Steve Aoki Caught Using Pirated Production Software…

Here’s more proof that wealthier people pirate more stuff. The legal version of Sylenth 1, created by Lennar Digital, costs about $186 (you can order it here).  Steve Aoki, recently ranked the tenth-richest DJ by Forbes, has earnings estimated at $14 million over the past 12 months alone.

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The above screenshot, which first surfaced on Reddit, was taken from a teaser video featuring Steve Aoki and Linkin Park.  The team has been collaborating on a new track, “The Light That Never Comes” (the cracked software appears at about :23).

Updated (Saturday; 8/24): Steve Aoki now says he was indeed using a cracked version, but that he also purchased an initial version legally.

We’ve emailed Lennar Digital for a response (they’re based in the Netherlands), so stay tuned.  Aoki, the son of Benihana founder Rocky Aoki, is also the owner of Dim Mak Records.

45 Responses

  1. ffs
    ffs

    A comment from the original article:
    “Soooooo time to pirate some Aoki beats then right? And no one in the music industry can ever complain about people downloading their music for free”

    Great, thanks steve. This is the sort of thing that fucks us all.

    Reply
  2. jw
    jw

    Just to play devil’s advocate here, could it be that it’s just a Team Arcade custom skin & not necessarily cracked software? It could be that Aoki downloaded a completely legal torrent of skins & just liked the way the Team Arcade skin looked. It seems like you could easily hide or replace the licensing information during the skinning process. I don’t know if there’s really enough in this screen shot to call proof of piracy.
    Also, & I don’t have any reason to believe this is the case, but I think it’s a point to be made… oftentimes software developers put limits on software (in terms of how many tracks can be created, effects used, etc) that allow it to run on an average computer, & sometimes cracks address these limitations in addition to the registration componant. It could be that Aoki has specific needs & a high end computer, & that he uses legally licensed, but cracked software in some cases. But, of course, that’s just conjecture.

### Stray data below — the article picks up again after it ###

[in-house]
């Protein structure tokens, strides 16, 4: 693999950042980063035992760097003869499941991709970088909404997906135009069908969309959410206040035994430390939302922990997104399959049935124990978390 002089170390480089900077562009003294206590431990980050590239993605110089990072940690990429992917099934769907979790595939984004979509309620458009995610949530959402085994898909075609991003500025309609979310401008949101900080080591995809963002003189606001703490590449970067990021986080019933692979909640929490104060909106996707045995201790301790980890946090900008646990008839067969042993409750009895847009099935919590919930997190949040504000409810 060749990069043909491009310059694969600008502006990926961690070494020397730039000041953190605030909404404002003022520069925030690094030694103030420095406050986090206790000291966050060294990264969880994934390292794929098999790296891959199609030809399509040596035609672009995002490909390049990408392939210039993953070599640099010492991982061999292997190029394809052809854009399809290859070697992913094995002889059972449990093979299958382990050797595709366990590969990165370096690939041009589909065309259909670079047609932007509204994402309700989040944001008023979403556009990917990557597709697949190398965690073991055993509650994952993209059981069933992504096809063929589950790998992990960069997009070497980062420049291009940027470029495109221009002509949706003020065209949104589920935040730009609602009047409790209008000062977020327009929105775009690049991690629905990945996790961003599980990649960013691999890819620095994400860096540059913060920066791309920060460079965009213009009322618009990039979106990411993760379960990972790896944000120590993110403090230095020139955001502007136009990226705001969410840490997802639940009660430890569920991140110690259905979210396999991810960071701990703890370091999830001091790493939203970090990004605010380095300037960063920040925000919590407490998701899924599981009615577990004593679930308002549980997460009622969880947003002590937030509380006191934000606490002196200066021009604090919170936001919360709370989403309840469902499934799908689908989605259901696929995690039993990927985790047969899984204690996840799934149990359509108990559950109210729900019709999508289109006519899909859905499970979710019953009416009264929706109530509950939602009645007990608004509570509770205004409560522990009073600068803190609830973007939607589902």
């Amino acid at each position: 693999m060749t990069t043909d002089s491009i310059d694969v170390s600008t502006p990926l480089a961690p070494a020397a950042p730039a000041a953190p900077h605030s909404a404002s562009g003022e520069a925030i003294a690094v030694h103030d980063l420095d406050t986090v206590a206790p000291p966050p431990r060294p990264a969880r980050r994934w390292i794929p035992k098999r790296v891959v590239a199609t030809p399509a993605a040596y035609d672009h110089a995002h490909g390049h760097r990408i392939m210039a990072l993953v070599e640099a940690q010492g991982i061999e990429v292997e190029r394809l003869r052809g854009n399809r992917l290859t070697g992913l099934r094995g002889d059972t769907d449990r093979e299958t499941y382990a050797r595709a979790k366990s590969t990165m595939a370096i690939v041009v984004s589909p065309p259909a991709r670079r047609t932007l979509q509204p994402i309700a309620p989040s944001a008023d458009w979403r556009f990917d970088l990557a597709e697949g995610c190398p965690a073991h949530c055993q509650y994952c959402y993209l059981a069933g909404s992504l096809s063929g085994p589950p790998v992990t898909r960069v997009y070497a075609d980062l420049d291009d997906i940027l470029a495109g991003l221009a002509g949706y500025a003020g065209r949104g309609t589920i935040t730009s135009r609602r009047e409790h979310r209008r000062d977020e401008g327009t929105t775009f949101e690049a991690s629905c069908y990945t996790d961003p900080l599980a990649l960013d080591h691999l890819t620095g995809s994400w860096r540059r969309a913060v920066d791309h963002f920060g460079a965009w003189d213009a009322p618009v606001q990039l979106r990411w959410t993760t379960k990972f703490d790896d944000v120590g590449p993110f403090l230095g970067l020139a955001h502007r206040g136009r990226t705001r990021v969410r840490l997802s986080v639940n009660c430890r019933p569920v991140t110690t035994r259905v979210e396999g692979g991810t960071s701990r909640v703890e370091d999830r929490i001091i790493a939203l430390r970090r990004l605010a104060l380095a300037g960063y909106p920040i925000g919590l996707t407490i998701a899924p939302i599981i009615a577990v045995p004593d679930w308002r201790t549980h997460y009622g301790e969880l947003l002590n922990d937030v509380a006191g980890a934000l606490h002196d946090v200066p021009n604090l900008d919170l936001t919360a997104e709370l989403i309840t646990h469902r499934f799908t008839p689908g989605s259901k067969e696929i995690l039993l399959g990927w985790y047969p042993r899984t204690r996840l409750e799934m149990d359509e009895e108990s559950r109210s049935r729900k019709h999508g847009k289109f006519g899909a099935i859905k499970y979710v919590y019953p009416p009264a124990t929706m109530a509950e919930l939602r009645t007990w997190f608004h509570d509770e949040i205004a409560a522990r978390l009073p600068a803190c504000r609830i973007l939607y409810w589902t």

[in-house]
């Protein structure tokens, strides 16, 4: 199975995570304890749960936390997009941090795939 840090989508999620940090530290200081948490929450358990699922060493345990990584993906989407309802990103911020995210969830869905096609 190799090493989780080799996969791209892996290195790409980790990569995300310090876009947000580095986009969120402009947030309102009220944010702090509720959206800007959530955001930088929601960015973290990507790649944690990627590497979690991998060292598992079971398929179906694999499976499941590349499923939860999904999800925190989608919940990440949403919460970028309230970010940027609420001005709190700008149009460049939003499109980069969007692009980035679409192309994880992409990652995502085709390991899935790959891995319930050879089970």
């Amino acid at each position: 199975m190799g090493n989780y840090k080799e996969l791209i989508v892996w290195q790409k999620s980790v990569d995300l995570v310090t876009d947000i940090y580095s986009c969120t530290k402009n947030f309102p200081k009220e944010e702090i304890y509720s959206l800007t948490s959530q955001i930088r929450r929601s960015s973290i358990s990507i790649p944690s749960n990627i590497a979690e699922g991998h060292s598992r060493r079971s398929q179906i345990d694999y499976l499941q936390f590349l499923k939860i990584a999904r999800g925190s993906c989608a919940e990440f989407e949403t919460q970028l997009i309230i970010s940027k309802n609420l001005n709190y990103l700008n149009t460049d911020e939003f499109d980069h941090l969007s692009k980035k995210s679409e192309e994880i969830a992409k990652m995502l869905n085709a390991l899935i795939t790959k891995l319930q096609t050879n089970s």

This really comes down to whether or not he ever paid the software designers, & while there may be enough here to raise the question (it very well may be that he downloaded the cracked version that had this skin installed by default, only Aoki or Lenner Digital really know for sure), I also think it’s imparrative that everyone understand that software licensing is software licensing & software customization is software customization, & software customization is not proof of piracy.

    Reply
    • Visitor
      Visitor

      Just to play devil’s advocate here, could it be that it’s just a Team Arcade custom skin & not necessarily cracked software?

      No.
      1. this is standard skin of sylenth synth.
      2. this is place for name of the owner of software license

      Reply
      • jw
        jw

        I realize this is merely the court of public opinion, but what happened to innocent until proven guilty? I’m just trying to look at all possibilities, & treat copyright like the gray area it is.
        And while I was off about the skin, the truth ended up being what I figured… he’s paid for a license. Isn’t that the whole point?
        Whether or not this individual use leverages the license number is incidental… the whole point is to force people to pay the software. Their EULA seems to grant use to a single licensee, rather than restricting to any # of installations.
        So yeah, I’m defending him. And I think he deserves a retraction from Paul.
        http://steveaoki.com/blog/sylenth-response/

        Reply
        • Visitor
          Visitor

          Yeah, sooooo convenient to put the blame on his staff !

          They didn’t have time to look for the serial number BUT they had time to search for and download a pirated version.
          Also, if you have a single license, then you have to buy another one if you use it on another computer. The guy has enoughb money to buy 6 computers a years but not the software license ? What a joke !

          Reply
    • antho9
      antho9

      that’s a rididulous argument…

      as a producer myself, I can say that I would never do such a thing. I either buy the software or I don’t. I would never buy the software and then download a pirated skin “because I like it more”.